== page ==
The Year: 1656
The segregation of men and women in a Quaker meeting, as shown in this image, was linked to the idea of a role for each.
The early history of attitudes toward gender in the Society of Friends, given the popular name Quakers, is particularly notable for providing for one of the largest and most equitable roles for women in the Christian tradition at the time. Their views of women have always been considered progressive.
The Society of Friends originated in England in the seventeenth century and quickly spread to the English colonies. The most surprising aspect of Quakerism was the fact that ministry – the right to speak during a Quaker meeting – was open to women from the very beginnings of the movement in the 1650s.
Female Traveling Ministers
While Quakers believed that “no one should preach the Word without a direct call from God,” they also believed that anyone, male or female, old or young, could receive the call. One important aspect of the Quaker religion was the use of traveling ministers to spread the Quaker religion around the world.
Especially in the early years, a large number – possibly the majority – of traveling Quaker preachers were women. The first order of business for a woman who had received the call and wanted to travel was to meet with the ministry committee at her own monthly meeting, and then at the quarterly and the yearly meetings.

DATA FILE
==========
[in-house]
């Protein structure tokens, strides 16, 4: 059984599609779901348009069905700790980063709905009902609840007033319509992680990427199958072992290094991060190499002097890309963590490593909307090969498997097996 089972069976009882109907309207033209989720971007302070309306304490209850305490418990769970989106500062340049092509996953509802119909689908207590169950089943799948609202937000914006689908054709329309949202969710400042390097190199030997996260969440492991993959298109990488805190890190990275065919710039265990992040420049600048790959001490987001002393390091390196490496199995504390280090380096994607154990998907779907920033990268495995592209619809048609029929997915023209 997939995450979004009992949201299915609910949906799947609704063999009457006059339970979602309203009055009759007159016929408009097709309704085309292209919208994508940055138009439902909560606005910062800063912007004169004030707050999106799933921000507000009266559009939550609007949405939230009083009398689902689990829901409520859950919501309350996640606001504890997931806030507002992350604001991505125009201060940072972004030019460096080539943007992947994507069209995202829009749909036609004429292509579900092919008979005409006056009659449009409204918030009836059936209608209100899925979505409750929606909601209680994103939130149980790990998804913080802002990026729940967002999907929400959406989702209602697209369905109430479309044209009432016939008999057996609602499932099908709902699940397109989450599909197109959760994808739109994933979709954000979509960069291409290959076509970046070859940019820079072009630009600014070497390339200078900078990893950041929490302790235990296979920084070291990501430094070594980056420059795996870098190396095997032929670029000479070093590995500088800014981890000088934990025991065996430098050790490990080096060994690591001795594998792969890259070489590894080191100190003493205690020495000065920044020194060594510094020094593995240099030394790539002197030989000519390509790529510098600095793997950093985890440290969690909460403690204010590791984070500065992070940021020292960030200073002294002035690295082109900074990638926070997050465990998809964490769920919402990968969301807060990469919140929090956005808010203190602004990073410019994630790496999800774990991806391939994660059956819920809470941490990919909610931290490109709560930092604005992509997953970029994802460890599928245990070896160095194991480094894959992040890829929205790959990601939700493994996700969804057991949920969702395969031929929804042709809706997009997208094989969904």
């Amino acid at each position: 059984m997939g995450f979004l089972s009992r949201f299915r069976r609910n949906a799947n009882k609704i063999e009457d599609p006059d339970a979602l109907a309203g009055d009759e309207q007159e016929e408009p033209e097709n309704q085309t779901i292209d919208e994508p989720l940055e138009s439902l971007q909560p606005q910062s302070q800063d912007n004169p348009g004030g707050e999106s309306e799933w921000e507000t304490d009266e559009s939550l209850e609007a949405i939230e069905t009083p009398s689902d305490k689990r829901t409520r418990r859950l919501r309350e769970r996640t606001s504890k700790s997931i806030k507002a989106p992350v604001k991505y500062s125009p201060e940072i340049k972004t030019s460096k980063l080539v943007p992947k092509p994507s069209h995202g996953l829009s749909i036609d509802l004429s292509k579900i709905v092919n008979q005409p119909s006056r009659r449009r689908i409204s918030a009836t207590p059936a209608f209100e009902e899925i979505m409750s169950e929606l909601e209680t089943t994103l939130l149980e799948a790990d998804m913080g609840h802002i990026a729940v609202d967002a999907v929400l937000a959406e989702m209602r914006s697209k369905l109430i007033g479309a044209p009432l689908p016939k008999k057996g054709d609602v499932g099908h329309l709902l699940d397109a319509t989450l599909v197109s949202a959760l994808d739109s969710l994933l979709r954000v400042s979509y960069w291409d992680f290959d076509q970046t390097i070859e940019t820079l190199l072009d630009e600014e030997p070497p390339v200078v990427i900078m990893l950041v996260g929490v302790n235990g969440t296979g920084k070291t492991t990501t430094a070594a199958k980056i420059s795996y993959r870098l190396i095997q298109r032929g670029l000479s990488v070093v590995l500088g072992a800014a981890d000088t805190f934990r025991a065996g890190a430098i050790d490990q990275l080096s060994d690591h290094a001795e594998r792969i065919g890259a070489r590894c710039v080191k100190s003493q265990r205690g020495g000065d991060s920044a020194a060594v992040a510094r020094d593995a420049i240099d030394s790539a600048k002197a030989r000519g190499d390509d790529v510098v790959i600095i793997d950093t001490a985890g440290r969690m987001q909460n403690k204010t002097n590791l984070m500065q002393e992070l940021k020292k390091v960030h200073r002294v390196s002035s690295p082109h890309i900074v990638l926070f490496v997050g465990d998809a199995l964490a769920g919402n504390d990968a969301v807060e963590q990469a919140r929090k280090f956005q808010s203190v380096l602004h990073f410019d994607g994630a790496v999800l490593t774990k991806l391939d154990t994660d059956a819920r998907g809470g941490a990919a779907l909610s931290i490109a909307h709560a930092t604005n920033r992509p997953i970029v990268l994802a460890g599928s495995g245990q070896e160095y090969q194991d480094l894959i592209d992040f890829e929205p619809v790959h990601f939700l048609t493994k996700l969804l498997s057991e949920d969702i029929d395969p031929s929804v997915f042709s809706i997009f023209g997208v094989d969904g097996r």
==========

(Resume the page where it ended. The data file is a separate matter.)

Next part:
Once a minister traveled to their destination, they went about spreading the word. They met with small groups of Quakers, prayed with families, and endured many hardships in order to teach people of the joys and benefits of having a direct relationship with God.
Margaret Fell Fox
Undoubtedly the most influential of the earliest Quaker women was Margaret Fell. From Swarthmoor Hall, where she and her husband Judge Thomas Fell lived.
In 1652, during his travels, George Fox arrived at Swarthmoor Hall, the estate of Judge Thomas Fell and his wife Margaret. Margaret was impressed by Fox, and believed that he was preaching the truth she had been seeking. Over the next three weeks, Fox stayed at Swarthmoor Hall, and Fell’s family and servants also become convinced of the Truth.
Swarthmoor Hall became the nerve center of the movement. Traveling Friends evangelists came to rest and receive encouragement. Margaret took in traveling ministers, helped coordinate their travels, and provided financial support for ministers and imprisoned Friends.
After Judge Fell’s death, Margaret married George Fox, uniting perhaps the two most important figures of the early period of Quakerism. Unfortunately, George was traveling or in prison during most of their married life, and they spent very little time together.
The Quakers’ beliefs didn’t endear them to the Pilgrims and the Puritans in New England. Not only did the Quakers allow women to participate in religious activities, but they believed that anyone could have a personal relationship with God. They rejected ordained ministers and traditional forms of worship.
This would, of course, undermine the power and influence of the magistrates and Puritan ministers in Massachusetts. Both Plymouth and Massachusetts Bay Colonies passed a series of laws that forbade residents to give aid or shelter to Quakers. In Boston, a law was passed in 1658, banishing all Quakers from the colonies under pain of death.
Perhaps the most famous Quaker martyr was Mary Barrett Dyer, who came to Massachusetts to spread the word of her Quaker faith. When Mary learned that two of her friends were jailed in Boston, she went to visit them in 1659 and was thrown in jail.